France 2016 feels like a culmination of all these things – the dream we’d never let ourselves believe in. We missed out so narrowly in Euro 2008 qualifying despite David Healy’s 13 goals in one campaign, including his hat-trick against Spain. That was as close as we’d ever get. That was as good as it would ever be.  

And yet this campaign we’ve gone better, topping the group with 6 wins, 3 draws and only 1 defeat. 1,298 minutes of football without a goal seems a distant memory.  We qualified for a major tournament.

But those of us who have watched football for long enough (and at only 25 years old – but with over 20 years watching football under my belt I include myself in this category) know that the next campaign may be totally different. We could be the group whipping boys again. This is the reality of being such a small nation in global sport.   We can sometimes reach incredible heights, but often hit dreadful lows.  

The only response to this is to enjoy the highs and savour them – something older Northern Ireland fans do so well. I have heard so many stories of Spain 82.  I think coming from a small country we’re better at enjoying our success than bigger countries.  It matters more. I’ve spoken to football fans who have seen their team win the World Cup but their eyes don’t sparkle the same way as some Northern Ireland fans talking about Armstrong in 82.  

The politics I mentioned at the start of this article sadly haven’t totally disappeared. I’ve heard sectarian songs, abuse, and seen Northern Irish football used as a (excuse the pun) political football.  Recently there has been arguments over the anthem, and divisions over hosting congratulatory ceremonies for both the North and the Republic. Tit-for-tat politics as usual – and we’re still 6 months from the tournament starting. I worry this is just the beginning.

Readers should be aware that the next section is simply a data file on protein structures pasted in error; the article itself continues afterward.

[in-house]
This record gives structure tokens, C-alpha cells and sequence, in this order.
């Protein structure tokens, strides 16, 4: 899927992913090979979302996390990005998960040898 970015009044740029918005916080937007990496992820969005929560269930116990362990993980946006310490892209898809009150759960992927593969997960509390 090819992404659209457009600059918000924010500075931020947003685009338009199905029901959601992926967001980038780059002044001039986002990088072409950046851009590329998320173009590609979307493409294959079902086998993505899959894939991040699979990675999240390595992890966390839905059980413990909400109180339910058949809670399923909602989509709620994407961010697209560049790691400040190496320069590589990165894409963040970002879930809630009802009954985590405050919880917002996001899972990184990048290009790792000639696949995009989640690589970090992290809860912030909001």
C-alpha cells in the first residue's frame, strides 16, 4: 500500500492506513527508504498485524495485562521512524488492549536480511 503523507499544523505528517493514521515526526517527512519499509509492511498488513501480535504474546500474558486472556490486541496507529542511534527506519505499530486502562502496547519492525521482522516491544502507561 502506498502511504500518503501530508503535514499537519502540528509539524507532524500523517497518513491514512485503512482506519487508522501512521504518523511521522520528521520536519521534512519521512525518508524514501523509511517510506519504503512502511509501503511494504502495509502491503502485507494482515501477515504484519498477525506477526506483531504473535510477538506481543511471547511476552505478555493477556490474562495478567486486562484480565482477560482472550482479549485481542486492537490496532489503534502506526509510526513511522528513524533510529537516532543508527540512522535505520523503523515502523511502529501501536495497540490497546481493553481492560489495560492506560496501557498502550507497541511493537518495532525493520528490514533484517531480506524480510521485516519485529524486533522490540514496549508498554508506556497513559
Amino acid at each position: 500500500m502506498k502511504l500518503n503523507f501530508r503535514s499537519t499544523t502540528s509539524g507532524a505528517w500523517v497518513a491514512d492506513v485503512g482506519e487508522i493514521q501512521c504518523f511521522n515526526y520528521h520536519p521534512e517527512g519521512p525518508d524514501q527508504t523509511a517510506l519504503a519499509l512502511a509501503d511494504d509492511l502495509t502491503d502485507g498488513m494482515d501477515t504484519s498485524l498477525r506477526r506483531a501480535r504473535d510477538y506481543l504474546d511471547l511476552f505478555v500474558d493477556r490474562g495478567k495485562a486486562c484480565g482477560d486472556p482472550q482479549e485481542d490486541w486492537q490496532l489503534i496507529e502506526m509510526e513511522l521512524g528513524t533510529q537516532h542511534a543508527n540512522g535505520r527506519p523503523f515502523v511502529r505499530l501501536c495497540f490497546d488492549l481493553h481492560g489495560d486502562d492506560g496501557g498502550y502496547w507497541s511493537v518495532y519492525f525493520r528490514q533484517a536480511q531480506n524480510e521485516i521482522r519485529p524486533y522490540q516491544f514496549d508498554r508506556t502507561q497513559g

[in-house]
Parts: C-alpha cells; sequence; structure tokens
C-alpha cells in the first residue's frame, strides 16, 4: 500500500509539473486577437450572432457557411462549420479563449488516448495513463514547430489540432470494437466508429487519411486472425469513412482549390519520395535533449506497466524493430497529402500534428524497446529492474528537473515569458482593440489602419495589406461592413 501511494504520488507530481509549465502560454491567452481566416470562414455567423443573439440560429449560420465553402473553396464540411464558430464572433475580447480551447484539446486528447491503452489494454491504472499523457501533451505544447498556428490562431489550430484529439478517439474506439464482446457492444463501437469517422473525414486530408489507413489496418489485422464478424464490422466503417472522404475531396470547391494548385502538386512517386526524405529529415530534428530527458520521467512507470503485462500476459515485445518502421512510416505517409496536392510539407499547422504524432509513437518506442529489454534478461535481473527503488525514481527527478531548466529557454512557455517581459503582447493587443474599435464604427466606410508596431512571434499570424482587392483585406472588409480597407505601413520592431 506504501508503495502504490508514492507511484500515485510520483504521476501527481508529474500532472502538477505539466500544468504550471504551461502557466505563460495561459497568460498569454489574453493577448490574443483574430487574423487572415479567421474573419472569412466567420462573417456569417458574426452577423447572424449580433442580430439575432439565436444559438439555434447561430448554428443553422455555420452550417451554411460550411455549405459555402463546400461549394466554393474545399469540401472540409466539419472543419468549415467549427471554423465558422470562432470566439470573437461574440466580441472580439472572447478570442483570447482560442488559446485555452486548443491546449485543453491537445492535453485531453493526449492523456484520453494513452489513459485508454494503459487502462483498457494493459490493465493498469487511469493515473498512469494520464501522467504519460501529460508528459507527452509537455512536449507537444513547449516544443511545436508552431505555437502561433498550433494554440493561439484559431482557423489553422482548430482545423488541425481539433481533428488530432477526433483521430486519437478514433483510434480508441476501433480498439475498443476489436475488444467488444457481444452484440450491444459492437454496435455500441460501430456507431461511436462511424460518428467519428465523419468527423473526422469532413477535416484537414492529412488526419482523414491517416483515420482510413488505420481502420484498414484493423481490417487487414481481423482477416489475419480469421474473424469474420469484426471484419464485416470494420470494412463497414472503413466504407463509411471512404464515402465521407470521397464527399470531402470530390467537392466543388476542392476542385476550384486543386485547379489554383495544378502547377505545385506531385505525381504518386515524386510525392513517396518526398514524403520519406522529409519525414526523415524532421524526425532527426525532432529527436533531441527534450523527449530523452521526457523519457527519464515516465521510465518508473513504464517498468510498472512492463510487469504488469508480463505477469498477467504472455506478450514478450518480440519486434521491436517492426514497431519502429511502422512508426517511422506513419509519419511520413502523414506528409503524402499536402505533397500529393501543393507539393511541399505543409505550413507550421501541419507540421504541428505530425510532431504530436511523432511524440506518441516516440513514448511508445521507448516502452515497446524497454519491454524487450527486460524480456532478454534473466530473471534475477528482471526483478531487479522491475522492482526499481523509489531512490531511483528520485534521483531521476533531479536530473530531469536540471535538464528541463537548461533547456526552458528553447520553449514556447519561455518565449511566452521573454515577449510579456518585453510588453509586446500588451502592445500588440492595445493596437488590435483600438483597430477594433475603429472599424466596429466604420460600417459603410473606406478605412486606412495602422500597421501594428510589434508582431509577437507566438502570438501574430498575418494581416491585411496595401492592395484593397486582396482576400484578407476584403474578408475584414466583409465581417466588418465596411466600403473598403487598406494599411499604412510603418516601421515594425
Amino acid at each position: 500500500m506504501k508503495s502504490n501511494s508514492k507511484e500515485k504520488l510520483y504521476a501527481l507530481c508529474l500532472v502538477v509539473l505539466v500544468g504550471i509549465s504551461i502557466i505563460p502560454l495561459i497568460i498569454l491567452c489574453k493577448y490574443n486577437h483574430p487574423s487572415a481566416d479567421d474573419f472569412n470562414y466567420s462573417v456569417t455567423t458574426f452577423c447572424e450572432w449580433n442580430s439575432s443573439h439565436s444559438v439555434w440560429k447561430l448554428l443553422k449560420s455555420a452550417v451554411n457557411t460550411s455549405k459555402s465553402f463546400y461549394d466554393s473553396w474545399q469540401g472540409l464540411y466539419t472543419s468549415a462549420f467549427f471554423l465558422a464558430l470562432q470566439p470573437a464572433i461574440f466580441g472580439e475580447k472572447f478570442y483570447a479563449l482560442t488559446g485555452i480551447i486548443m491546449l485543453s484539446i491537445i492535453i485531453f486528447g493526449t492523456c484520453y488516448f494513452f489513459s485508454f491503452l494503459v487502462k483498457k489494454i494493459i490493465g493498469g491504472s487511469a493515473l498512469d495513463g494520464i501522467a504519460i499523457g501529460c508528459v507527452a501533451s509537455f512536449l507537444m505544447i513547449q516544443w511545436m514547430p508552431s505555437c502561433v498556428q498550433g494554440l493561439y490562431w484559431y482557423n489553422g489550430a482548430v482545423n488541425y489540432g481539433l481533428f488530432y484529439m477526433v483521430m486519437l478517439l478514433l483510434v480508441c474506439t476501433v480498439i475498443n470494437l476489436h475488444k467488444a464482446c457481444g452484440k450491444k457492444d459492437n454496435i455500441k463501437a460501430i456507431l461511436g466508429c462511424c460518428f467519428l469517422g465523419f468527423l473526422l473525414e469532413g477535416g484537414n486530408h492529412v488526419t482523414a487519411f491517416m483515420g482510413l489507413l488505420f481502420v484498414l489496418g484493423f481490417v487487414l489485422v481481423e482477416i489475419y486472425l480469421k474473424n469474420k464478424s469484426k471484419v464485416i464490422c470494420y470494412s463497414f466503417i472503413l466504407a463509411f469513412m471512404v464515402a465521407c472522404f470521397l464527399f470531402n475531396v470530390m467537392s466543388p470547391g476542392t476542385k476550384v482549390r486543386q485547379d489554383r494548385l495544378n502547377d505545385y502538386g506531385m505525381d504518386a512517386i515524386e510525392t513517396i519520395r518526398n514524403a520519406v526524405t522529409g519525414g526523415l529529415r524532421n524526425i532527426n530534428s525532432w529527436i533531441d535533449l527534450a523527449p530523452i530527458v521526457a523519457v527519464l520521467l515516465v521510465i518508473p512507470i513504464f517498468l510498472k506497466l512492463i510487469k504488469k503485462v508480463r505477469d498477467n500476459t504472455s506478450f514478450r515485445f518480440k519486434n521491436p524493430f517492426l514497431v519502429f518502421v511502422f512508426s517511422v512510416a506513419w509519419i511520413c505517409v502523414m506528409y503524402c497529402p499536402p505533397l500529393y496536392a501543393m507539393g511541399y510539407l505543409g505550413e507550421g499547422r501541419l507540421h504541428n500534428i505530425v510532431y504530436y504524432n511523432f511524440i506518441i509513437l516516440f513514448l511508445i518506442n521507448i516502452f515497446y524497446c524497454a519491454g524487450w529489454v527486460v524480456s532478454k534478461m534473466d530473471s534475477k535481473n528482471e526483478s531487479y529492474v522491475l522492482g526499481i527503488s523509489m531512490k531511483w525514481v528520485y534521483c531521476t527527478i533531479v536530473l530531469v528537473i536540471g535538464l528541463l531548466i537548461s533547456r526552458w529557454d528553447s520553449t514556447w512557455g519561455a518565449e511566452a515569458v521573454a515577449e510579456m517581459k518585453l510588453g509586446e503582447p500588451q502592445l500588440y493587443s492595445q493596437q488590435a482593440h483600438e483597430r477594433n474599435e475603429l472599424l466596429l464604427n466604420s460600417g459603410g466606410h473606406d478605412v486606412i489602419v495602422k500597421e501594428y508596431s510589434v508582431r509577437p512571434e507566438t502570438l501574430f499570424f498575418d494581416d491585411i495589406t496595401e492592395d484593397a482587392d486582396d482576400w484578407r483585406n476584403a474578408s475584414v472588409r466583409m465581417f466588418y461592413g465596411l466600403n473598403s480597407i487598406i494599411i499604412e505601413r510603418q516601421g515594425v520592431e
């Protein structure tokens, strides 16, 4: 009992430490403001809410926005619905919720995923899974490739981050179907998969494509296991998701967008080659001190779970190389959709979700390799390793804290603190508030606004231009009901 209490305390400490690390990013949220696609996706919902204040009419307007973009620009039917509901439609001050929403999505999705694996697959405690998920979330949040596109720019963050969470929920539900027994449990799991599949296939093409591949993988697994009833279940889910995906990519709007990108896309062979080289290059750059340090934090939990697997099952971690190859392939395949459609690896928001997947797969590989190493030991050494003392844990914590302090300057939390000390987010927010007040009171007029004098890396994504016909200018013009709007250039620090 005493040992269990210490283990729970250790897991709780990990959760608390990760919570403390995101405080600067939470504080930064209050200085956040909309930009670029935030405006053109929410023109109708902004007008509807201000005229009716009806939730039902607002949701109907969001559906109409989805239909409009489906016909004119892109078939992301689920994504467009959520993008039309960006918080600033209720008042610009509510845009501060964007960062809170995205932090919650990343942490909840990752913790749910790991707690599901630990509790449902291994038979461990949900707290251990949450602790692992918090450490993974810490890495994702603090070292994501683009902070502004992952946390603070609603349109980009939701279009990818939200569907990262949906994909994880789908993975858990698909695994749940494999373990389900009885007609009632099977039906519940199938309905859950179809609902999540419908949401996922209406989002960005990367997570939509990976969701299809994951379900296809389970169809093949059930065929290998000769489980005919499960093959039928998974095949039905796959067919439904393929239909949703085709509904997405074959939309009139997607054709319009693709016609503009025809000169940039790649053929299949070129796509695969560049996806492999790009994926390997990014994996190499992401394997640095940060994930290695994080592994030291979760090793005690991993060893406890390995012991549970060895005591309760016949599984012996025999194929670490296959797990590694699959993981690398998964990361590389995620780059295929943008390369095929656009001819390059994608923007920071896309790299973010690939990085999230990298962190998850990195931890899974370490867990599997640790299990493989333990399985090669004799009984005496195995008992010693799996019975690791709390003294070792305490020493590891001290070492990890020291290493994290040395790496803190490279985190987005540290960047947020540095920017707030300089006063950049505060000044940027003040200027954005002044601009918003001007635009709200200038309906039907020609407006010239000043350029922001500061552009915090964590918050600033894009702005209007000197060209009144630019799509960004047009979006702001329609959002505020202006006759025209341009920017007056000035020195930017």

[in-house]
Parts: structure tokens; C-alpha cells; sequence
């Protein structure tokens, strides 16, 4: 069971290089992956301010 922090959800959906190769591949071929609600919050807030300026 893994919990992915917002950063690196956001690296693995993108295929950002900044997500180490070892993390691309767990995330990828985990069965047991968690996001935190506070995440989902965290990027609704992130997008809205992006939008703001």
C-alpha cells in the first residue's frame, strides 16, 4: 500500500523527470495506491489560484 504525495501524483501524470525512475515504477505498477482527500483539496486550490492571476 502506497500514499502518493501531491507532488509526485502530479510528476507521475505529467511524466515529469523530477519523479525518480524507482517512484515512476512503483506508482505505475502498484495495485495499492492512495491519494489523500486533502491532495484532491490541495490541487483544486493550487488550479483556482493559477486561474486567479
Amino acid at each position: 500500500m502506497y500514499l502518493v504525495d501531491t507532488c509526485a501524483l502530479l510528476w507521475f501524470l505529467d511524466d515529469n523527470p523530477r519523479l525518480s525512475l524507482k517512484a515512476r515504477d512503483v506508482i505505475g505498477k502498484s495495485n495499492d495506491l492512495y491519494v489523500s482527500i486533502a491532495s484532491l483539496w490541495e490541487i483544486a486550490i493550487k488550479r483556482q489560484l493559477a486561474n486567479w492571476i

The majority of people don’t care, and are tired of all the political maneuvering. Rigsy got it right in his article for Belfast Live. For once, why can’t we celebrate something in this country? I don’t care if you support the Republic, or Wales, England, Poland, Portugal, or whoever. Football brings so much enjoyment, happiness, and togetherness. Wouldn’t it be nice if we could enjoy it this summer without it being dragged out across our traditional divisions?  

This is what I’ll be doing in France – taking a bit of enjoyment at local people doing well at their sport.  It doesn’t really need much more analysis than that. I refuse to let our politicians sour this summer – whether we win a few games or totally tank – I refuse to let them ruin it. This is what the vast majority of football fans will be doing. We’re booked and ready. Our logistical nightmares of organizing our groups into caravans, trains, cars and airplanes are underway and we’ll be following Northern Ireland come June. I just hope for once politics can take a step back, and for once, maybe we could just enjoy something good coming out of this country.


Chris Jenkins is from Belfast and has lived in England, Geneva and Thailand.
Follow him on Twitter.